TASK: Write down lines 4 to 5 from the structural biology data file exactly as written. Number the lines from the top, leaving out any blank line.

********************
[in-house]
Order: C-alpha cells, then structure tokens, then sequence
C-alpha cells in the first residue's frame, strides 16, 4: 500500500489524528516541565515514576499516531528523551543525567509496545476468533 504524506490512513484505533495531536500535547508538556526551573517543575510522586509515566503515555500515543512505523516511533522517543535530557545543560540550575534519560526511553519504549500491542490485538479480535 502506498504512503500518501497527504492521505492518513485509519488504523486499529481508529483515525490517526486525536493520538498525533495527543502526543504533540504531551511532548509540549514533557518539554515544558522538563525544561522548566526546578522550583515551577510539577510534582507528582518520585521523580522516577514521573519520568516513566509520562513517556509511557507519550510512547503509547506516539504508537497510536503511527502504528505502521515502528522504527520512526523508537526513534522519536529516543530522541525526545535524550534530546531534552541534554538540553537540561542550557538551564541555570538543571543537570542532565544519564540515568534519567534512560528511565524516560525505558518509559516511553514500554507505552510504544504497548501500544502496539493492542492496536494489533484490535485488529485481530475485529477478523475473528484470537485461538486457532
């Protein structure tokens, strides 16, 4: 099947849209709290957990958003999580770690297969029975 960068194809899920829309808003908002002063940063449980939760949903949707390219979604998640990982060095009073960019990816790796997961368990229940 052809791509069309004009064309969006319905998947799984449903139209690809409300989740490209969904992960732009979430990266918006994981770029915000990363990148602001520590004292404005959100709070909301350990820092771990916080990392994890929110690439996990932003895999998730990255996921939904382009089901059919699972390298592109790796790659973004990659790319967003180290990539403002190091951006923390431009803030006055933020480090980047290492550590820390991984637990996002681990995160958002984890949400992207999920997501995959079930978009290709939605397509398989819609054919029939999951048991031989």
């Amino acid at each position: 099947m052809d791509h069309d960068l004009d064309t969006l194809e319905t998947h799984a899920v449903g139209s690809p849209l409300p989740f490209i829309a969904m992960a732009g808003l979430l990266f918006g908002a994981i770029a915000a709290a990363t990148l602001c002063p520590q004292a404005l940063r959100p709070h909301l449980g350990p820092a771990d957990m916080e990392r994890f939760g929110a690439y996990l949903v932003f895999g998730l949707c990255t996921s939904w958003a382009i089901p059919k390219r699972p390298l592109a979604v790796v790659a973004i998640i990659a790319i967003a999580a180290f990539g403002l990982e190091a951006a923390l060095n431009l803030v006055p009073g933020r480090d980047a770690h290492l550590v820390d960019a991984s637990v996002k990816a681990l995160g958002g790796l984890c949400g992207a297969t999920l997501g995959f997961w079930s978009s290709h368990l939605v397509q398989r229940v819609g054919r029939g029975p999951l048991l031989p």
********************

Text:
């Protein structure tokens, strides 16, 4: 099947849209709290957990958003999580770690297969029975 960068194809899920829309808003908002002063940063449980939760949903949707390219979604998640990982060095009073960019990816790796997961368990229940 052809791509069309004009064309969006319905998947799984449903139209690809409300989740490209969904992960732009979430990266918006994981770029915000990363990148602001520590004292404005959100709070909301350990820092771990916080990392994890929110690439996990932003895999998730990255996921939904382009089901059919699972390298592109790796790659973004990659790319967003180290990539403002190091951006923390431009803030006055933020480090980047290492550590820390991984637990996002681990995160958002984890949400992207999920997501995959079930978009290709939605397509398989819609054919029939999951048991031989």
């Amino acid at each position: 099947m052809d791509h069309d960068l004009d064309t969006l194809e319905t998947h799984a899920v449903g139209s690809p849209l409300p989740f490209i829309a969904m992960a732009g808003l979430l990266f918006g908002a994981i770029a915000a709290a990363t990148l602001c002063p520590q004292a404005l940063r959100p709070h909301l449980g350990p820092a771990d957990m916080e990392r994890f939760g929110a690439y996990l949903v932003f895999g998730l949707c990255t996921s939904w958003a382009i089901p059919k390219r699972p390298l592109a979604v790796v790659a973004i998640i990659a790319i967003a999580a180290f990539g403002l990982e190091a951006a923390l060095n431009l803030v006055p009073g933020r480090d980047a770690h290492l550590v820390d960019a991984s637990v996002k990816a681990l995160g958002g790796l984890c949400g992207a297969t999920l997501g995959f997961w079930s978009s290709h368990l939605v397509q398989r229940v819609g054919r029939g029975p999951l048991l031989p």